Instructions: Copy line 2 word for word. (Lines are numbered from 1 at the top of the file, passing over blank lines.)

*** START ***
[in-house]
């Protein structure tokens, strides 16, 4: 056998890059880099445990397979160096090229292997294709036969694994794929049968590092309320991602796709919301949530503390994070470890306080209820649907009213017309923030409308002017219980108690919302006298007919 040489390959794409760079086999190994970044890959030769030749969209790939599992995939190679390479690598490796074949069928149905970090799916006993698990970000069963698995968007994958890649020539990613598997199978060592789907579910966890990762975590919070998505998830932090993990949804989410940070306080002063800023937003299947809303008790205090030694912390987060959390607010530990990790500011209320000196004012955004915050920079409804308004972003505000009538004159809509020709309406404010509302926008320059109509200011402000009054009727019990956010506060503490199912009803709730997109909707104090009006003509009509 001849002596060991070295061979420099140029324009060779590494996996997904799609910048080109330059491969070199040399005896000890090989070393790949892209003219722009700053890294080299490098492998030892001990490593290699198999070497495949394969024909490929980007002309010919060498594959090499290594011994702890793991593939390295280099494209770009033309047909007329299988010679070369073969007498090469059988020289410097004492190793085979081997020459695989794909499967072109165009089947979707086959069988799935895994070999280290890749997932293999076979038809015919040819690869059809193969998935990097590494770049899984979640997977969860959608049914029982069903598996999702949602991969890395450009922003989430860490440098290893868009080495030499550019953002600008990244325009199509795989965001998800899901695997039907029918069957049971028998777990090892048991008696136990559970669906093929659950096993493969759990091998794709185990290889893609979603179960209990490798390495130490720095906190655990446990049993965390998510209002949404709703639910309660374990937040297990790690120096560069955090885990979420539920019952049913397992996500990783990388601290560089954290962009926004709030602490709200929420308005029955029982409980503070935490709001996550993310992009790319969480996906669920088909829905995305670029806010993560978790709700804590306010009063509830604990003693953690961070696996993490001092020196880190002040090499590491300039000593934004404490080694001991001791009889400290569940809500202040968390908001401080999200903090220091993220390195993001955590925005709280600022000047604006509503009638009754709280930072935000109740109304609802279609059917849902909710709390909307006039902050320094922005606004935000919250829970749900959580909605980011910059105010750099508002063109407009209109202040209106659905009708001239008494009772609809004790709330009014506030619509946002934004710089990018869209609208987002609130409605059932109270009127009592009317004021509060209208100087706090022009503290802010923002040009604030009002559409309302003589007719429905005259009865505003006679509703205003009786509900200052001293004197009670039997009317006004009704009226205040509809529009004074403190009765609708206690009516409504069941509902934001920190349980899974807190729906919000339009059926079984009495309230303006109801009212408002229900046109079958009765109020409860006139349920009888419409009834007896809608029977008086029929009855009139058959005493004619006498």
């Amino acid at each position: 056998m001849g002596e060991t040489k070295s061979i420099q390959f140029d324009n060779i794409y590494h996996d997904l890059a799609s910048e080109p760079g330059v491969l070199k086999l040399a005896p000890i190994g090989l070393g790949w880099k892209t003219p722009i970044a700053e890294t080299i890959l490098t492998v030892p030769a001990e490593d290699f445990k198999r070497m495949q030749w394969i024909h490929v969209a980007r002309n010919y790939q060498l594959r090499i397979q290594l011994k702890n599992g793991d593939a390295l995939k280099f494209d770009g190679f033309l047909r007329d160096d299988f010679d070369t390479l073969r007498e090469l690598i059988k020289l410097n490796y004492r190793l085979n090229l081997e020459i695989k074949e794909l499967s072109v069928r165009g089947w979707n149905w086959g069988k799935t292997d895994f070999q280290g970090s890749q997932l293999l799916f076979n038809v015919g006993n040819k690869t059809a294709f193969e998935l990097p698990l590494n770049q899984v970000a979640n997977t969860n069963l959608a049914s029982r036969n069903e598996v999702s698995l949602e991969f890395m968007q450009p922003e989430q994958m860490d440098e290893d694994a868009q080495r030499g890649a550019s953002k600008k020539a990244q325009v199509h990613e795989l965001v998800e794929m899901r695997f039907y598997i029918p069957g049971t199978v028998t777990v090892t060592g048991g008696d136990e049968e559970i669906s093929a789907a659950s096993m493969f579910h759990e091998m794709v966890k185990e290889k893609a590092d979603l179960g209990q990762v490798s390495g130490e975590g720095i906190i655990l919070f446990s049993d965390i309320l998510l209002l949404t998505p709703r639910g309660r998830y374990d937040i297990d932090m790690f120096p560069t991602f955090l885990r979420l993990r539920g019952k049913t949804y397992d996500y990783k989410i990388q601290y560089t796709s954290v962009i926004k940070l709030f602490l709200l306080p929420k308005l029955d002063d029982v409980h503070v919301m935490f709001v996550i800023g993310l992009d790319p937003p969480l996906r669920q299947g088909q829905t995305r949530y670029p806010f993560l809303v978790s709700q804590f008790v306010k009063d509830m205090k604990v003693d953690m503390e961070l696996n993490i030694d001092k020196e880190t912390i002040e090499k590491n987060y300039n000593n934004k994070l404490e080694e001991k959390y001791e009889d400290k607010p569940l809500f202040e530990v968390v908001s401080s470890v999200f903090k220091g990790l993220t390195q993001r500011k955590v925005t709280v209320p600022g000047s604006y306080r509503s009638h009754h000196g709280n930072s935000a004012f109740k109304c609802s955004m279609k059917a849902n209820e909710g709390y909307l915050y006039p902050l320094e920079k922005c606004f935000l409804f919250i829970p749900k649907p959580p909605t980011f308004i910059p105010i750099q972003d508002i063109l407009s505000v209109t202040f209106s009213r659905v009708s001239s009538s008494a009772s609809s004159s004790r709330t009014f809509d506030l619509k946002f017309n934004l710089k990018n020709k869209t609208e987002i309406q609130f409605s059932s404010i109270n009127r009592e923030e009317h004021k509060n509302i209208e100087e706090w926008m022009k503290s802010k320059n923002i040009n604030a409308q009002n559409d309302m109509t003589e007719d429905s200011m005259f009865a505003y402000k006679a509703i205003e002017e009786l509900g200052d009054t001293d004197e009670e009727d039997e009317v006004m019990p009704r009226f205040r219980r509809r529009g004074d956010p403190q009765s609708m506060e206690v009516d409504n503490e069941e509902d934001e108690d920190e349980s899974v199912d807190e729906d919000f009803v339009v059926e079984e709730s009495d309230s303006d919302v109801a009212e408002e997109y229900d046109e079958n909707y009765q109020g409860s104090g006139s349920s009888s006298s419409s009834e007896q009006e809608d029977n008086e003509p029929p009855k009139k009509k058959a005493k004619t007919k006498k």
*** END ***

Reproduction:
């Protein structure tokens, strides 16, 4: 056998890059880099445990397979160096090229292997294709036969694994794929049968590092309320991602796709919301949530503390994070470890306080209820649907009213017309923030409308002017219980108690919302006298007919 040489390959794409760079086999190994970044890959030769030749969209790939599992995939190679390479690598490796074949069928149905970090799916006993698990970000069963698995968007994958890649020539990613598997199978060592789907579910966890990762975590919070998505998830932090993990949804989410940070306080002063800023937003299947809303008790205090030694912390987060959390607010530990990790500011209320000196004012955004915050920079409804308004972003505000009538004159809509020709309406404010509302926008320059109509200011402000009054009727019990956010506060503490199912009803709730997109909707104090009006003509009509 001849002596060991070295061979420099140029324009060779590494996996997904799609910048080109330059491969070199040399005896000890090989070393790949892209003219722009700053890294080299490098492998030892001990490593290699198999070497495949394969024909490929980007002309010919060498594959090499290594011994702890793991593939390295280099494209770009033309047909007329299988010679070369073969007498090469059988020289410097004492190793085979081997020459695989794909499967072109165009089947979707086959069988799935895994070999280290890749997932293999076979038809015919040819690869059809193969998935990097590494770049899984979640997977969860959608049914029982069903598996999702949602991969890395450009922003989430860490440098290893868009080495030499550019953002600008990244325009199509795989965001998800899901695997039907029918069957049971028998777990090892048991008696136990559970669906093929659950096993493969759990091998794709185990290889893609979603179960209990490798390495130490720095906190655990446990049993965390998510209002949404709703639910309660374990937040297990790690120096560069955090885990979420539920019952049913397992996500990783990388601290560089954290962009926004709030602490709200929420308005029955029982409980503070935490709001996550993310992009790319969480996906669920088909829905995305670029806010993560978790709700804590306010009063509830604990003693953690961070696996993490001092020196880190002040090499590491300039000593934004404490080694001991001791009889400290569940809500202040968390908001401080999200903090220091993220390195993001955590925005709280600022000047604006509503009638009754709280930072935000109740109304609802279609059917849902909710709390909307006039902050320094922005606004935000919250829970749900959580909605980011910059105010750099508002063109407009209109202040209106659905009708001239008494009772609809004790709330009014506030619509946002934004710089990018869209609208987002609130409605059932109270009127009592009317004021509060209208100087706090022009503290802010923002040009604030009002559409309302003589007719429905005259009865505003006679509703205003009786509900200052001293004197009670039997009317006004009704009226205040509809529009004074403190009765609708206690009516409504069941509902934001920190349980899974807190729906919000339009059926079984009495309230303006109801009212408002229900046109079958009765109020409860006139349920009888419409009834007896809608029977008086029929009855009139058959005493004619006498």